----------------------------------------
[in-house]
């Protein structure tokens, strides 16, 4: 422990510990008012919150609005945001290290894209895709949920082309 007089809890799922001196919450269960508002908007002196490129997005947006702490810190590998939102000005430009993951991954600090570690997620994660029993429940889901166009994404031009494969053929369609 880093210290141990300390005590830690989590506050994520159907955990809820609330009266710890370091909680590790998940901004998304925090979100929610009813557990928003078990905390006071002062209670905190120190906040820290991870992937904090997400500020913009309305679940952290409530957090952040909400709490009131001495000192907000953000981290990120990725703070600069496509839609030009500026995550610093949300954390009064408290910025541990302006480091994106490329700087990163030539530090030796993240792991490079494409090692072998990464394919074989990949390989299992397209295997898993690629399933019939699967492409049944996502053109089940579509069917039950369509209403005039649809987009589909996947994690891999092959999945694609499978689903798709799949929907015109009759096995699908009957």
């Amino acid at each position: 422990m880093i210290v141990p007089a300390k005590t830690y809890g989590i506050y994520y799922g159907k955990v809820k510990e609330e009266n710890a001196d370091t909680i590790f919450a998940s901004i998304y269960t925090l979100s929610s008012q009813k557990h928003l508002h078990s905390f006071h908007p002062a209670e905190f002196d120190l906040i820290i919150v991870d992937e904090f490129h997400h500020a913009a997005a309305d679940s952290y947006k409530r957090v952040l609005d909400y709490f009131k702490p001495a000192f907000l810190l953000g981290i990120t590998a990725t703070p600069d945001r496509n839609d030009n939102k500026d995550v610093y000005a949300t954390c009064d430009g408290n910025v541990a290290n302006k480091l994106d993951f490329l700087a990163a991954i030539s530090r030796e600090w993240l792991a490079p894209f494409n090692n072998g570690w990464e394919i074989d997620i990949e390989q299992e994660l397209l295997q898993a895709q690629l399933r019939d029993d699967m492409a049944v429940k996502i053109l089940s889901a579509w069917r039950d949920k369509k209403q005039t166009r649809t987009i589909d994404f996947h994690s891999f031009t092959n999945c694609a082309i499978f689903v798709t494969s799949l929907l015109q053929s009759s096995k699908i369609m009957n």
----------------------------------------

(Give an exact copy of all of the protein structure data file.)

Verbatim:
[in-house]
């Protein structure tokens, strides 16, 4: 422990510990008012919150609005945001290290894209895709949920082309 007089809890799922001196919450269960508002908007002196490129997005947006702490810190590998939102000005430009993951991954600090570690997620994660029993429940889901166009994404031009494969053929369609 880093210290141990300390005590830690989590506050994520159907955990809820609330009266710890370091909680590790998940901004998304925090979100929610009813557990928003078990905390006071002062209670905190120190906040820290991870992937904090997400500020913009309305679940952290409530957090952040909400709490009131001495000192907000953000981290990120990725703070600069496509839609030009500026995550610093949300954390009064408290910025541990302006480091994106490329700087990163030539530090030796993240792991490079494409090692072998990464394919074989990949390989299992397209295997898993690629399933019939699967492409049944996502053109089940579509069917039950369509209403005039649809987009589909996947994690891999092959999945694609499978689903798709799949929907015109009759096995699908009957």
């Amino acid at each position: 422990m880093i210290v141990p007089a300390k005590t830690y809890g989590i506050y994520y799922g159907k955990v809820k510990e609330e009266n710890a001196d370091t909680i590790f919450a998940s901004i998304y269960t925090l979100s929610s008012q009813k557990h928003l508002h078990s905390f006071h908007p002062a209670e905190f002196d120190l906040i820290i919150v991870d992937e904090f490129h997400h500020a913009a997005a309305d679940s952290y947006k409530r957090v952040l609005d909400y709490f009131k702490p001495a000192f907000l810190l953000g981290i990120t590998a990725t703070p600069d945001r496509n839609d030009n939102k500026d995550v610093y000005a949300t954390c009064d430009g408290n910025v541990a290290n302006k480091l994106d993951f490329l700087a990163a991954i030539s530090r030796e600090w993240l792991a490079p894209f494409n090692n072998g570690w990464e394919i074989d997620i990949e390989q299992e994660l397209l295997q898993a895709q690629l399933r019939d029993d699967m492409a049944v429940k996502i053109l089940s889901a579509w069917r039950d949920k369509k209403q005039t166009r649809t987009i589909d994404f996947h994690s891999f031009t092959n999945c694609a082309i499978f689903v798709t494969s799949l929907l015109q053929s009759s096995k699908i369609m009957n």